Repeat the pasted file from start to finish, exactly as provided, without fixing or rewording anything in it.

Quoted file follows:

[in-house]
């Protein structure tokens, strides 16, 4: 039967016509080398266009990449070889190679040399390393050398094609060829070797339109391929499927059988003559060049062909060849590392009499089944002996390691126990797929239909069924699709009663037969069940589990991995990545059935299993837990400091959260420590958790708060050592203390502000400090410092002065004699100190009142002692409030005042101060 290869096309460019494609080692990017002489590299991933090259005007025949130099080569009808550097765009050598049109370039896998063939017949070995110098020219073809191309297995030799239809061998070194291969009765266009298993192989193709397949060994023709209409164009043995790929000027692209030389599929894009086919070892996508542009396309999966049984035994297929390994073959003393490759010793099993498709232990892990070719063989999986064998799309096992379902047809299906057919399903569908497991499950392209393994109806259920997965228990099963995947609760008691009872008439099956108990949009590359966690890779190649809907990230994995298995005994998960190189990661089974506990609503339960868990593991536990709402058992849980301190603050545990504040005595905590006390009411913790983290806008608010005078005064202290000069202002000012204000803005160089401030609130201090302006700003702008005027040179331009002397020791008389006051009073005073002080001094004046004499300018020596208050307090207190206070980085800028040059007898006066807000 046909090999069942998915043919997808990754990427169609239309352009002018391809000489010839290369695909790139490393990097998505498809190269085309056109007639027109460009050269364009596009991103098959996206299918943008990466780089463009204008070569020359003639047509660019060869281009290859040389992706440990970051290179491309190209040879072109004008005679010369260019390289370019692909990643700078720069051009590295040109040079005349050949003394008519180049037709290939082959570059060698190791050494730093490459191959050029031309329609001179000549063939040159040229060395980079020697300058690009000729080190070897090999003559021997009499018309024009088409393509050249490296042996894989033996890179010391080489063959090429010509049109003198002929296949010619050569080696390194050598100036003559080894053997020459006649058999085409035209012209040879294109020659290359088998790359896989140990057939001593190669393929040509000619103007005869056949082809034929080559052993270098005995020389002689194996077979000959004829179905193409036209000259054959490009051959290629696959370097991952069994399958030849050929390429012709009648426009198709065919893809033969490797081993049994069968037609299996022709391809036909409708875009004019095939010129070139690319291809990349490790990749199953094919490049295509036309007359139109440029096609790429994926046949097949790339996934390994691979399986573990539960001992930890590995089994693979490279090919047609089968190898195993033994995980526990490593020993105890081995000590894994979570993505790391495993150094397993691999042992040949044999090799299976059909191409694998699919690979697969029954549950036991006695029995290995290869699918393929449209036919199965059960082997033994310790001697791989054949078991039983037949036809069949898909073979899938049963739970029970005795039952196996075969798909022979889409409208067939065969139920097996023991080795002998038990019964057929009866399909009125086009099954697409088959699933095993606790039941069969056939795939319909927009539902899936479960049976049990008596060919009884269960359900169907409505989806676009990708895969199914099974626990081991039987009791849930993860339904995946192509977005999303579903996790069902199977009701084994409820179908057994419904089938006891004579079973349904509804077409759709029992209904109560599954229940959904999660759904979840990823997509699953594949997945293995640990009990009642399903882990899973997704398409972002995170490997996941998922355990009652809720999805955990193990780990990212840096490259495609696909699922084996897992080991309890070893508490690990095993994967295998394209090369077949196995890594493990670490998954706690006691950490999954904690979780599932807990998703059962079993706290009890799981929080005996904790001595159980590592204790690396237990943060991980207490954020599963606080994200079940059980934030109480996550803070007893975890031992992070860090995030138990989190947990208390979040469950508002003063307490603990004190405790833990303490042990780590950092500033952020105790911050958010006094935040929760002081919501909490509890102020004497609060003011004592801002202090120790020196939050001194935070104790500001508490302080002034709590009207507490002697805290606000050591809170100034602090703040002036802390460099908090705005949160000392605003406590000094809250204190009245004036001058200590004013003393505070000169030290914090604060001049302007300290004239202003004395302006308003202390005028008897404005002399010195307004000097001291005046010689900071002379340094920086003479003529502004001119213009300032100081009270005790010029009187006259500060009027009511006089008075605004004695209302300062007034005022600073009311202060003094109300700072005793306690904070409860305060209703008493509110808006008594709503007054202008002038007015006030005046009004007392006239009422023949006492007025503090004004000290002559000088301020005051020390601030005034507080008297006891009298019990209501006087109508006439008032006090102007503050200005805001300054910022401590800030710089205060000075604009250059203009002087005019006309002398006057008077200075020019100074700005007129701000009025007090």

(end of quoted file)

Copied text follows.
[in-house]
């Protein structure tokens, strides 16, 4: 039967016509080398266009990449070889190679040399390393050398094609060829070797339109391929499927059988003559060049062909060849590392009499089944002996390691126990797929239909069924699709009663037969069940589990991995990545059935299993837990400091959260420590958790708060050592203390502000400090410092002065004699100190009142002692409030005042101060 290869096309460019494609080692990017002489590299991933090259005007025949130099080569009808550097765009050598049109370039896998063939017949070995110098020219073809191309297995030799239809061998070194291969009765266009298993192989193709397949060994023709209409164009043995790929000027692209030389599929894009086919070892996508542009396309999966049984035994297929390994073959003393490759010793099993498709232990892990070719063989999986064998799309096992379902047809299906057919399903569908497991499950392209393994109806259920997965228990099963995947609760008691009872008439099956108990949009590359966690890779190649809907990230994995298995005994998960190189990661089974506990609503339960868990593991536990709402058992849980301190603050545990504040005595905590006390009411913790983290806008608010005078005064202290000069202002000012204000803005160089401030609130201090302006700003702008005027040179331009002397020791008389006051009073005073002080001094004046004499300018020596208050307090207190206070980085800028040059007898006066807000 046909090999069942998915043919997808990754990427169609239309352009002018391809000489010839290369695909790139490393990097998505498809190269085309056109007639027109460009050269364009596009991103098959996206299918943008990466780089463009204008070569020359003639047509660019060869281009290859040389992706440990970051290179491309190209040879072109004008005679010369260019390289370019692909990643700078720069051009590295040109040079005349050949003394008519180049037709290939082959570059060698190791050494730093490459191959050029031309329609001179000549063939040159040229060395980079020697300058690009000729080190070897090999003559021997009499018309024009088409393509050249490296042996894989033996890179010391080489063959090429010509049109003198002929296949010619050569080696390194050598100036003559080894053997020459006649058999085409035209012209040879294109020659290359088998790359896989140990057939001593190669393929040509000619103007005869056949082809034929080559052993270098005995020389002689194996077979000959004829179905193409036209000259054959490009051959290629696959370097991952069994399958030849050929390429012709009648426009198709065919893809033969490797081993049994069968037609299996022709391809036909409708875009004019095939010129070139690319291809990349490790990749199953094919490049295509036309007359139109440029096609790429994926046949097949790339996934390994691979399986573990539960001992930890590995089994693979490279090919047609089968190898195993033994995980526990490593020993105890081995000590894994979570993505790391495993150094397993691999042992040949044999090799299976059909191409694998699919690979697969029954549950036991006695029995290995290869699918393929449209036919199965059960082997033994310790001697791989054949078991039983037949036809069949898909073979899938049963739970029970005795039952196996075969798909022979889409409208067939065969139920097996023991080795002998038990019964057929009866399909009125086009099954697409088959699933095993606790039941069969056939795939319909927009539902899936479960049976049990008596060919009884269960359900169907409505989806676009990708895969199914099974626990081991039987009791849930993860339904995946192509977005999303579903996790069902199977009701084994409820179908057994419904089938006891004579079973349904509804077409759709029992209904109560599954229940959904999660759904979840990823997509699953594949997945293995640990009990009642399903882990899973997704398409972002995170490997996941998922355990009652809720999805955990193990780990990212840096490259495609696909699922084996897992080991309890070893508490690990095993994967295998394209090369077949196995890594493990670490998954706690006691950490999954904690979780599932807990998703059962079993706290009890799981929080005996904790001595159980590592204790690396237990943060991980207490954020599963606080994200079940059980934030109480996550803070007893975890031992992070860090995030138990989190947990208390979040469950508002003063307490603990004190405790833990303490042990780590950092500033952020105790911050958010006094935040929760002081919501909490509890102020004497609060003011004592801002202090120790020196939050001194935070104790500001508490302080002034709590009207507490002697805290606000050591809170100034602090703040002036802390460099908090705005949160000392605003406590000094809250204190009245004036001058200590004013003393505070000169030290914090604060001049302007300290004239202003004395302006308003202390005028008897404005002399010195307004000097001291005046010689900071002379340094920086003479003529502004001119213009300032100081009270005790010029009187006259500060009027009511006089008075605004004695209302300062007034005022600073009311202060003094109300700072005793306690904070409860305060209703008493509110808006008594709503007054202008002038007015006030005046009004007392006239009422023949006492007025503090004004000290002559000088301020005051020390601030005034507080008297006891009298019990209501006087109508006439008032006090102007503050200005805001300054910022401590800030710089205060000075604009250059203009002087005019006309002398006057008077200075020019100074700005007129701000009025007090």